Open Access Case Report

A Sino-orbitocutaneous Fistula from Local (Native) Tonsillectomy: A Case Report

N. E. Chinawa, M. I. Inoh, E. O. Edet

Ophthalmology Research: An International Journal, Page 1-4
DOI: 10.9734/or/2019/v11i430133

Background: Orbitocutaneous fistula is a known complication of orbital exenteration. Orbitocutaneous fistula arising from a tonsillectomy are quite uncommon. Risk factors for fistula development are sinus diseases, radiotherapy, inadvertent sinus penetration during mid-face and other related surgeries.

Case Report: MS is a 16-year-old girl who presented with swelling of the right side of the face and neck of ten days duration following local tonsillectomy at home. Ocular examination findings showed lid swelling, ecchymosis, pus point in the medial third of the upper lid of the right eye which gave way and formed a sinus tract with the commencement of antibiotics. 

Discussion: Although orbitosinocutaneous fistula is uncommon with tonsillectomy however fistulae may develop following poorly performed procedure by a non-professional who may tamper with the sinuses in the course of surgery. Since asepsis was not observed, there may have also been upward track of infection to the orbit.

Conclusion: Orbitosinocutaneous fistula could be a complication of poorly performed tonsillectomy.

Open Access Case study

Amniotic Membrane Graft in Ocular Cicatricial Pemphigus: A More Conservative Approach

Fouad Chraibi

Ophthalmology Research: An International Journal, Page 1-4
DOI: 10.9734/or/2019/v11i430131

Purpose: To report more conservative management of ocular cicatricial pemphigus (OCP) lesions by performing an initial corneal partial amniotic membrane graft without disturbance of the inflamed conjunctiva.

Methods: A case report of a patient having a stage 3 OCP in his left eye with a corneal ulcer. He was managed by partial corneal amniotic membrane (AM) graft.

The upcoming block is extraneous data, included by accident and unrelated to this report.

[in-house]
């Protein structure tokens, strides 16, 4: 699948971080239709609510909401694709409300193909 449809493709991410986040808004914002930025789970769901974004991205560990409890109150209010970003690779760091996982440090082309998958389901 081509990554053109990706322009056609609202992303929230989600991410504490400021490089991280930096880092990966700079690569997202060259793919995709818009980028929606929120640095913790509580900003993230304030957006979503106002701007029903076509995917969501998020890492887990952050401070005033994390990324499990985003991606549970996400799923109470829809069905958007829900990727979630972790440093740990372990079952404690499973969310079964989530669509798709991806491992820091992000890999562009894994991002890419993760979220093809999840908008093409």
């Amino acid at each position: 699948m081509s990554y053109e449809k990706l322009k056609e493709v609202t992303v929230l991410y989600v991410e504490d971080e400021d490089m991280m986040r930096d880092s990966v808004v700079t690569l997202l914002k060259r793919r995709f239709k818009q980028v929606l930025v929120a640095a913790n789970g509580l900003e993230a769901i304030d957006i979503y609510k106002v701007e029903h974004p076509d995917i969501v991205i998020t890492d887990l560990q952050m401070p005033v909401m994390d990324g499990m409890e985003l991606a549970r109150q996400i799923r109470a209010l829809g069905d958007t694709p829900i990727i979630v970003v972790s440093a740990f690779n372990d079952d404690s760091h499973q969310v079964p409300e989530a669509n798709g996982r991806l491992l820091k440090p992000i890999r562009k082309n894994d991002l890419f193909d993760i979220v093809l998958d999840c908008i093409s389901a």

Results: The course was favorable with complete corneal ulcer healing and incidentally there was an important regression of associated ocular surface inflammatory signs with a less prominent inferior symblepharon strand.

Conclusion: We propose to manage newly diagnosed patients having advanced ocular cicatricial pemphigus disease with partial corneal amniotic membrane graft before performing radical adnexal surgery with prior immunosuppressive treatment.

Open Access Minireview Article

The History of Modern Ophthalmology in Nigeria: A Synopsis of Institutions, Events and Personalities

Olufemi Oderinlo, Adekunle Olubola Hassan, Tayo Bogunjoko

Ophthalmology Research: An International Journal, Page 1-8
DOI: 10.9734/or/2019/v11i430135

Ophthalmology in Nigeria has developed over the decades with contributions from several personalities. Many events and institutions have served to shape the emergence of good care, from the establishment of ECWA Eye hospital in 1943 as one of the premiere indigenous dedicated Eye Hospitals, to the establishment of the National Eye Centre as well as the University College Hospital Ophthalmology department, the specialty of Ophthalmology has grown to enviable heights. The formation of the Ophthalmological Society of Nigeria in 1969 and the establishment of the National Postgraduate College and The West African College of Surgeons equally stand out as landmark events in History.

The Nigerian National Survey of Blindness and Visual Impairment (2005 to 2007) was the biggest ever survey in Africa, no national level estimates existed in Nigeria before the survey. This gigantic task took more than three years to complete including 30 months of rigorous fieldwork and was only possible because of the special efforts of key individuals. The MTN EYE FOUNDATION Eyeris Program (2013 - 2017) also stands out as a landmark surgical intervention scheme involving 12 states in all geopolitical zones in Nigeria. A total of 18,438 free cataract surgeries were performed, 23,528 eyeglasses and 23,226 ocular medications for ocular allergies, glaucoma and ocular infections were also given free to beneficiaries.